05:07 Jul 30, 2020

Great story. Nice concept. The pace was also nice. I liked Alexander. Great job. Keep writing. Waiting for more of yours.... Would you mind reading my story "The secret of power?"

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Taylor Arbuckle
07:33 Jul 29, 2020

This story is incredible. Not only is it a brave thing to set a story in such a time period as this, but also to weave fiction into it and still make it come out seamless. I think it's interesting that you didn't start with Alexander the Great, which is the name most people are familiar with, but rather the origin of the myth itself so that when the famed name did come in, it was sort of like a puzzle piece falling in place. I also really appreciated that you tied the oracles to the salem witches and other spiritually-inclined women throu...

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Jonathan Blaauw
12:48 Jul 29, 2020

Thank you so much! I appreciate that you appreciate the level of difficulty involved. I thought it would be easy to write. It was not easy. Trying to weave fiction in amongst the historical stuff without changing anything important and still come out with a coherent story was a challenge. But a fun one. And I might have mentioned it in another comment earlier here, but ‘Don’t cut what you can untie’ is something my great grandmother used to say. So I’ve added in a personal element. I figured if I was going to suggest a link between the o...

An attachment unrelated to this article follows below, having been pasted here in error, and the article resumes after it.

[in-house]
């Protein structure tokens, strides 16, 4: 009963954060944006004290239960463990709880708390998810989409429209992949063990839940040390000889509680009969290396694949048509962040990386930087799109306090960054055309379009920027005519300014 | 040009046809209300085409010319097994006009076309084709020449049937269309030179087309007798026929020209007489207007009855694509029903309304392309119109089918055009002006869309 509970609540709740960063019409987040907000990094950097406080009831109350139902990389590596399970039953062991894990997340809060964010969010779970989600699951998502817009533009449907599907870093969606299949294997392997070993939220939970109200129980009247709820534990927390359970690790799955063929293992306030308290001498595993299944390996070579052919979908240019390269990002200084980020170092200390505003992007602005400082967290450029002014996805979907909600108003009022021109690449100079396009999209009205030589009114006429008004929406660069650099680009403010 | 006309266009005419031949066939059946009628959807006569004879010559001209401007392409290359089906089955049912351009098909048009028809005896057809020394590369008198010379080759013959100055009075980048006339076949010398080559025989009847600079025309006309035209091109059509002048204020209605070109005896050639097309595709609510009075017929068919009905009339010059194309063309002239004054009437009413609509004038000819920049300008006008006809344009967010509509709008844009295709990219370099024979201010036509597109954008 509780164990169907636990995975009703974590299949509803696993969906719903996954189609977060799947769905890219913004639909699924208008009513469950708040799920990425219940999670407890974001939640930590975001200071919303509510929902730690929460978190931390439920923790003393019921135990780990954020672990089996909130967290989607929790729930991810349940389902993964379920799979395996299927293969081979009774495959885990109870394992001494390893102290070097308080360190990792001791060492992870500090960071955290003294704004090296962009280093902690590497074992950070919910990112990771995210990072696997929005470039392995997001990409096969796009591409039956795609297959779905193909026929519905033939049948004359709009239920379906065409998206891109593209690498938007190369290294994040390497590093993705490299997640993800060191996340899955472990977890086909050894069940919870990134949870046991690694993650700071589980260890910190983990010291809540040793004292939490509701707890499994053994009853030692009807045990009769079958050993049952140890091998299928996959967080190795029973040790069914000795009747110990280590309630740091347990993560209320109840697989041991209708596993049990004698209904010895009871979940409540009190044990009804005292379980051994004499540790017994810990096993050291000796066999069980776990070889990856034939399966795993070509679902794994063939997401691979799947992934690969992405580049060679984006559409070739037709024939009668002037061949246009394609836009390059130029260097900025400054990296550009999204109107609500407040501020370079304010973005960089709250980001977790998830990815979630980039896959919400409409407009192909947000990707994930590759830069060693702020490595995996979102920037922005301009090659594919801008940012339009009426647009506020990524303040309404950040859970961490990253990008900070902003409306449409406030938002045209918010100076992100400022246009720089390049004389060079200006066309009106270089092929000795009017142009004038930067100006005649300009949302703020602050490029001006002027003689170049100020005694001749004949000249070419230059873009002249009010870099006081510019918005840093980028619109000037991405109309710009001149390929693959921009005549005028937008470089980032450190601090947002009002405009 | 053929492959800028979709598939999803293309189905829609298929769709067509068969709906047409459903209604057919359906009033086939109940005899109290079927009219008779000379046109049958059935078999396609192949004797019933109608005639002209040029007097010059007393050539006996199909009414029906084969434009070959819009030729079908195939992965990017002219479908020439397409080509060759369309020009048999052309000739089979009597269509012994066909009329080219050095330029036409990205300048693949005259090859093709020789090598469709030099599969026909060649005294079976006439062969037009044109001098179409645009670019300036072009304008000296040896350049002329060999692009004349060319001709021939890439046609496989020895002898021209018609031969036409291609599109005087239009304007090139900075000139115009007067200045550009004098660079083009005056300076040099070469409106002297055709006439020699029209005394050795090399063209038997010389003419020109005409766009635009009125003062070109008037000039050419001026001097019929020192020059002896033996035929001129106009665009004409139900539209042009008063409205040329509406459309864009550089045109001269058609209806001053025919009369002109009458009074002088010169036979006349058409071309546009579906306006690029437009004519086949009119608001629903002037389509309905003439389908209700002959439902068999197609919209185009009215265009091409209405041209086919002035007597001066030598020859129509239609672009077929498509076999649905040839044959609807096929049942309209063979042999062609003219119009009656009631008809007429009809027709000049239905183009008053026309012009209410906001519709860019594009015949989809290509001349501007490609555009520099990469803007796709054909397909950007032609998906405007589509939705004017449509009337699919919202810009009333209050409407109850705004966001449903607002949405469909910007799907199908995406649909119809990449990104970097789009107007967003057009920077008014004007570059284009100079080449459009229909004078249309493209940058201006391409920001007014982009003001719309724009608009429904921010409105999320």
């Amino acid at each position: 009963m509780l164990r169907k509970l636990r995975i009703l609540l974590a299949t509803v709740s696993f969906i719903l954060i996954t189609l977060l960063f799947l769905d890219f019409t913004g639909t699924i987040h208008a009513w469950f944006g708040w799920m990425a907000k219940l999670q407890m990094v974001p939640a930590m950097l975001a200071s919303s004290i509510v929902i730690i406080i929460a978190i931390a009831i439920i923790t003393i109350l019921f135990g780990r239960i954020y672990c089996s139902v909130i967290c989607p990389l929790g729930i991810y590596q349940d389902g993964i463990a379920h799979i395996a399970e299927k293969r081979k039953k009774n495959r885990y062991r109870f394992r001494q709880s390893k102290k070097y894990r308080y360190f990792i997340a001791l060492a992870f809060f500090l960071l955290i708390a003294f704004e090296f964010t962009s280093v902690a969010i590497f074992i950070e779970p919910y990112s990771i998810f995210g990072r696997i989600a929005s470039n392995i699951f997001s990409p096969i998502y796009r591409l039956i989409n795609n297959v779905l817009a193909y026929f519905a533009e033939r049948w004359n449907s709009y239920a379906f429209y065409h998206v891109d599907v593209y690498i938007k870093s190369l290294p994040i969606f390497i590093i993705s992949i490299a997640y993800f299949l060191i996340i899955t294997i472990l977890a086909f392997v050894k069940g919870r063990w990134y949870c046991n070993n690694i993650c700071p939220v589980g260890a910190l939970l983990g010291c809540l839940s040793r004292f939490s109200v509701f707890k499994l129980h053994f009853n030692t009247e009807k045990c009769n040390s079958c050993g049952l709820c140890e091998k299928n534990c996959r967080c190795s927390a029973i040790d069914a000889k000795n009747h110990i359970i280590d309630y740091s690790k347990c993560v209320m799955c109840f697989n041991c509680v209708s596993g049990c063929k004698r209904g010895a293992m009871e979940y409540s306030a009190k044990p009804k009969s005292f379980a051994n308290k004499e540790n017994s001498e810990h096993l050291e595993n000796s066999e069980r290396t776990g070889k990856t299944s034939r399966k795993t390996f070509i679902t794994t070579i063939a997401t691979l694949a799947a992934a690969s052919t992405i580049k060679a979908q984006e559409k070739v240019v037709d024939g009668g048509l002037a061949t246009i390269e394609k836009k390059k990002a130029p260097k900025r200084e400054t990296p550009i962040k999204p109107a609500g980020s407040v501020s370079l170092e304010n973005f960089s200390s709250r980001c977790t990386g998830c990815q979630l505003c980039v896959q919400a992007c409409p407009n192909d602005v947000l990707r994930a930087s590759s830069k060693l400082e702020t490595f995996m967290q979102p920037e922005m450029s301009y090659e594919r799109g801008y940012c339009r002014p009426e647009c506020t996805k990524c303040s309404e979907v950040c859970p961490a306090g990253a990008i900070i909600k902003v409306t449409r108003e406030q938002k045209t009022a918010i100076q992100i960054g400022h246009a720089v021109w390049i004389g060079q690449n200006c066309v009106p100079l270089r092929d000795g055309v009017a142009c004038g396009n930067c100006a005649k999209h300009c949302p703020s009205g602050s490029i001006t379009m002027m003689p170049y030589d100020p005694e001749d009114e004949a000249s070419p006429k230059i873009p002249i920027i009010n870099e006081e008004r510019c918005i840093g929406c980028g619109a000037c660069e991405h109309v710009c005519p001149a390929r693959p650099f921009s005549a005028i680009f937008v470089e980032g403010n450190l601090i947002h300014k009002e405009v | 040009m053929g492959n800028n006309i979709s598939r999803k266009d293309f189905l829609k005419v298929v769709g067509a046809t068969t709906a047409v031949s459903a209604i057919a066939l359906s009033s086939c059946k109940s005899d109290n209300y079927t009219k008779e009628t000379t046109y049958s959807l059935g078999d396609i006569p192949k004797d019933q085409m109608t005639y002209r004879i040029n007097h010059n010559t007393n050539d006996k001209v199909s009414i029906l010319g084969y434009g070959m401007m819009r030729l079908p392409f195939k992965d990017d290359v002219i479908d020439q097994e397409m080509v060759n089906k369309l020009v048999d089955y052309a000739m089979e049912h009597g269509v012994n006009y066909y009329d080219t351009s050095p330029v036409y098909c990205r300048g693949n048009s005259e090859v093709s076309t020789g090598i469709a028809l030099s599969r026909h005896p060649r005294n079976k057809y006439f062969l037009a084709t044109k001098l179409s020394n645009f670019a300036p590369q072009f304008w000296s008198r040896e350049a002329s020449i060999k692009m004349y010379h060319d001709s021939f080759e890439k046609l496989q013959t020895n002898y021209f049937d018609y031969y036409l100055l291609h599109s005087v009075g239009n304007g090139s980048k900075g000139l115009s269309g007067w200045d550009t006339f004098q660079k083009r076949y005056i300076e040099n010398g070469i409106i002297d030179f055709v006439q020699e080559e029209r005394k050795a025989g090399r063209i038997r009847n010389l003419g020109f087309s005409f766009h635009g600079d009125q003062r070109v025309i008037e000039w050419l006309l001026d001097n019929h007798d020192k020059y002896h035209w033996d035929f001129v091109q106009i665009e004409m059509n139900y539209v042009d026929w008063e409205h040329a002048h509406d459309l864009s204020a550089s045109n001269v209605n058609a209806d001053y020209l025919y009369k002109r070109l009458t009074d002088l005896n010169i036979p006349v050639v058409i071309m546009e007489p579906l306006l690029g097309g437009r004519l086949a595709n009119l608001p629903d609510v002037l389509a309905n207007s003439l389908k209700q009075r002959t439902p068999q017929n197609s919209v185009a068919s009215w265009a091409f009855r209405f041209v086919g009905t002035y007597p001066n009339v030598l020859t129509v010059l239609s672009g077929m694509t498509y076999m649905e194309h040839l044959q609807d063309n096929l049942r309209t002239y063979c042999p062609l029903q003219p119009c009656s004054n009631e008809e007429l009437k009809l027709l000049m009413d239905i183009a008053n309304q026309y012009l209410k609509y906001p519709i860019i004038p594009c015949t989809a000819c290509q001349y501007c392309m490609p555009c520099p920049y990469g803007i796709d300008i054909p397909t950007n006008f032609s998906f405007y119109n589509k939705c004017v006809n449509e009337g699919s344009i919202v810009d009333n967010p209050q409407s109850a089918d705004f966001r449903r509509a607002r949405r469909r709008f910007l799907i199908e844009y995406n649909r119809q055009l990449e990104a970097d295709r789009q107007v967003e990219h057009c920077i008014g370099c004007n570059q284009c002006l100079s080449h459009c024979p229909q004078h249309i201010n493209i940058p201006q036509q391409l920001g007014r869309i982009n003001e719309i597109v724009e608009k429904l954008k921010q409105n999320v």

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Taylor Arbuckle
15:20 Jul 29, 2020

If there is one thing that every true writer can agree on, it's that writing is personal. I love that you threw in that element; it makes the story even more genuine. You did a fantastic job on this challenge, and I look forward to seeing more from you. From an editor's standpoint, the only thing I would say to work on is when Gordius comes through the gate and is taken away to be crowned, the way he accepted it with very little fight or confusion seemed sort of rushed, but I do understand that 3,000 words is not a great many. I also unde...

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Grace M'mbone
08:03 Jul 25, 2020

Unique in that you have combined fiction and mythology. I can also make out some history here. This was an awesome read for me. I have definitely learnt a lot about character development from this. Please keep writing. I love just how complex your writing style is and how successful it has turned out to be. I would be really grateful if a gifted writer of your ilk could take a look at just one of my stories. Once again,this was brilliant. Keep it up and keep writing.

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Jonathan Blaauw
08:25 Jul 25, 2020

Thank you so much! I think maybe ‘gifted’ is a bit strong… but if you want to go for that I won’t argue. I am, in fact, very happy. And I’m always, always happy to read your stuff. I enjoy reading as much as writing. On my way to have a look now.